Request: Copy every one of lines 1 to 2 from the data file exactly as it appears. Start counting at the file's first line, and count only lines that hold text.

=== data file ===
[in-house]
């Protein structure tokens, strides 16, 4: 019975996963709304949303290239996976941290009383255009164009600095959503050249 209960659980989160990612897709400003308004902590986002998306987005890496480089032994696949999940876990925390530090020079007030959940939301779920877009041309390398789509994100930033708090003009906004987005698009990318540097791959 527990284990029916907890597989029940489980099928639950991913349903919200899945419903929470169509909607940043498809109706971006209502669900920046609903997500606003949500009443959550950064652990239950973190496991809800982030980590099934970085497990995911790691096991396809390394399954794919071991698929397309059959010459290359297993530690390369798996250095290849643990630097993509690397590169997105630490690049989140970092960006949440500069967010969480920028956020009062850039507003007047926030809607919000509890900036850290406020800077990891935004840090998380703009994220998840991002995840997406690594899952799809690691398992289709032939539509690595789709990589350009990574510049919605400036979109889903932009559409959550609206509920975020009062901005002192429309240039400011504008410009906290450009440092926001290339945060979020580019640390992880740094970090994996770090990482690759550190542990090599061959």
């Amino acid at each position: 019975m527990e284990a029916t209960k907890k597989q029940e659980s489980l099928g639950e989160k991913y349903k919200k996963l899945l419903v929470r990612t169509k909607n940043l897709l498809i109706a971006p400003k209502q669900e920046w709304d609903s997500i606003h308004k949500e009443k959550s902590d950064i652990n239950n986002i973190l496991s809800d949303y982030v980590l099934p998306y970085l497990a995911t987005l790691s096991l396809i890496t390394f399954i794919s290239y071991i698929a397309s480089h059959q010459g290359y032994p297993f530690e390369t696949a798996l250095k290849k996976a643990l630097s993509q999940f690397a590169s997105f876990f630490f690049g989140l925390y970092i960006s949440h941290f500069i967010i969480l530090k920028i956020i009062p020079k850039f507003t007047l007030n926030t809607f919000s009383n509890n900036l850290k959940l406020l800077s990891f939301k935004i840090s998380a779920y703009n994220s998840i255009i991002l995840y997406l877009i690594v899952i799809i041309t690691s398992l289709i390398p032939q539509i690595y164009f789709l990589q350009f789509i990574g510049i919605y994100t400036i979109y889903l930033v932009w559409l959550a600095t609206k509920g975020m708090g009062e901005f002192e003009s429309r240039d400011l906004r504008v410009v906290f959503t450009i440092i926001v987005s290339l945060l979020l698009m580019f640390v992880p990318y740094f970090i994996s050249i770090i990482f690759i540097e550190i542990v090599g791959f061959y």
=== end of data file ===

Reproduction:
[in-house]
């Protein structure tokens, strides 16, 4: 019975996963709304949303290239996976941290009383255009164009600095959503050249 209960659980989160990612897709400003308004902590986002998306987005890496480089032994696949999940876990925390530090020079007030959940939301779920877009041309390398789509994100930033708090003009906004987005698009990318540097791959 527990284990029916907890597989029940489980099928639950991913349903919200899945419903929470169509909607940043498809109706971006209502669900920046609903997500606003949500009443959550950064652990239950973190496991809800982030980590099934970085497990995911790691096991396809390394399954794919071991698929397309059959010459290359297993530690390369798996250095290849643990630097993509690397590169997105630490690049989140970092960006949440500069967010969480920028956020009062850039507003007047926030809607919000509890900036850290406020800077990891935004840090998380703009994220998840991002995840997406690594899952799809690691398992289709032939539509690595789709990589350009990574510049919605400036979109889903932009559409959550609206509920975020009062901005002192429309240039400011504008410009906290450009440092926001290339945060979020580019640390992880740094970090994996770090990482690759550190542990090599061959």